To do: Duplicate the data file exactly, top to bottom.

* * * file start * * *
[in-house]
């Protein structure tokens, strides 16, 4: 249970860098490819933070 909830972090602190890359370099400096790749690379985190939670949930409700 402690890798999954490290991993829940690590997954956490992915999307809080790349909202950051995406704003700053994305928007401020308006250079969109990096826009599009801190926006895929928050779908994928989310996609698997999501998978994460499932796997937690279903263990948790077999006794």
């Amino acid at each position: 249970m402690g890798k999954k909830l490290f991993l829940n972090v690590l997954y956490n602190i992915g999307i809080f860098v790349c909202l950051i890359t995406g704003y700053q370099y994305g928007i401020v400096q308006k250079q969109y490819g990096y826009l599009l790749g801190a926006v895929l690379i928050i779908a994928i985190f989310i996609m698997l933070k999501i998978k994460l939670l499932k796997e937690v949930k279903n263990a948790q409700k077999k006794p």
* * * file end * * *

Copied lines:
[in-house]
């Protein structure tokens, strides 16, 4: 249970860098490819933070 909830972090602190890359370099400096790749690379985190939670949930409700 402690890798999954490290991993829940690590997954956490992915999307809080790349909202950051995406704003700053994305928007401020308006250079969109990096826009599009801190926006895929928050779908994928989310996609698997999501998978994460499932796997937690279903263990948790077999006794």
């Amino acid at each position: 249970m402690g890798k999954k909830l490290f991993l829940n972090v690590l997954y956490n602190i992915g999307i809080f860098v790349c909202l950051i890359t995406g704003y700053q370099y994305g928007i401020v400096q308006k250079q969109y490819g990096y826009l599009l790749g801190a926006v895929l690379i928050i779908a994928i985190f989310i996609m698997l933070k999501i998978k994460l939670l499932k796997e937690v949930k279903n263990a948790q409700k077999k006794p």